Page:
Musicals That You Should See If You Enjoy Theatre

Published: October 7, 2014

Stage productions that make me happy and probably will make you happy as well.

  1. Wicked

    I think it's safe to assume no one cares for a reboot of a classic, but hear me out. Wicked is a new telling of the old fashioned Wizard of Oz, told from the Wicked Witch's perspective. The story starts at the end of the events of Wizard of Oz. Glenda announces the death of the Wicked Witch and the town celebrates the arrival of peace. From there, the rest of the story is told in flashbacks to Glenda and the Wicked Witch's (known as Elphaba) pasts, which are more telling than any of the townfolk understand. Some very familiar faces, the Tin Man, the Cowardly Lion, the Scarecrow, and even Dorothy are featured in and out of the story, yet the plot centers around Elphaba and Glenda's complicated relationship. This story recounts tales of friendship, trust, and sisterhood. In many ways, it even reflects societal perspective. Definitely a must watch.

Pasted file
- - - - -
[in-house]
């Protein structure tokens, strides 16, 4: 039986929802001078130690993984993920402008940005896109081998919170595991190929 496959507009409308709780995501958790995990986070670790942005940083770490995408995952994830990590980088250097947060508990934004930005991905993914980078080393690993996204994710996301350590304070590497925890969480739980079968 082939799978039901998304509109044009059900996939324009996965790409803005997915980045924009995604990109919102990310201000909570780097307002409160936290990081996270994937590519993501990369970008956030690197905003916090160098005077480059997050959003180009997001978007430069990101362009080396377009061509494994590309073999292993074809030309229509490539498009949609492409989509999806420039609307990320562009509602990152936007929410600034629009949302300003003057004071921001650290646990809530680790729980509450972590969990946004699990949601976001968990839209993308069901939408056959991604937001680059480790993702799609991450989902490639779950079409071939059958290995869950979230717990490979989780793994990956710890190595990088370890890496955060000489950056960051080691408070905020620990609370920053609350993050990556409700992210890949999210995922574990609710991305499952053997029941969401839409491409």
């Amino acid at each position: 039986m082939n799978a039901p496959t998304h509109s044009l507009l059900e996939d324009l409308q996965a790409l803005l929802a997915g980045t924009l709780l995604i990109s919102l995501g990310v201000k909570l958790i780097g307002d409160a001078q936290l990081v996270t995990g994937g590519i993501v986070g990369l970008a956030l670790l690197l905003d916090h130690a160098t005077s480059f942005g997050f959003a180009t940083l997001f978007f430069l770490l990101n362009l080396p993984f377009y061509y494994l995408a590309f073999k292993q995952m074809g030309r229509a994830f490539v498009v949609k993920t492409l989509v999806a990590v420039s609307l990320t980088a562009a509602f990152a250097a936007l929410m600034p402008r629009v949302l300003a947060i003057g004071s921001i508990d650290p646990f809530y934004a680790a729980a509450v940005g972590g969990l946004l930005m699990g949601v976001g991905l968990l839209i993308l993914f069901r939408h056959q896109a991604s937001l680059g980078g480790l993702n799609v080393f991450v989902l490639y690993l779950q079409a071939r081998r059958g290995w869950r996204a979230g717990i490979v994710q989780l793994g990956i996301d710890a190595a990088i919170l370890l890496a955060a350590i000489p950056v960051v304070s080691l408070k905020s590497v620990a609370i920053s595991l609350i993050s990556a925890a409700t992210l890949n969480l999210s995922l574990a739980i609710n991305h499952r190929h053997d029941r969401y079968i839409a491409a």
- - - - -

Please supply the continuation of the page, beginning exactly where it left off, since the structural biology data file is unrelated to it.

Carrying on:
2. Legally Blonde

    Legally Blonde is a musical spinoff of its original film counterpart, Legally Blonde. Star Sorority girl and perfectly stereotypical "blonde", Elle Woods, ends up getting dumped by her long time boyfriend, Warner, who graduates his undergrad to pursue law at Harvard University. Elle, determined to win him back, applies to the Harvard Law program, is accepted based on merits, and reveals that she is extremely good at law. Near the climax of the movie, Elle even gets the opportunity to defend a woman falsely accused of murder. This movie is rather inspirational in its endevors, challenging gender roles and stereotypes, embracing the color pink, and encouraging independence. And ultimately, it's a cute story, from start to finish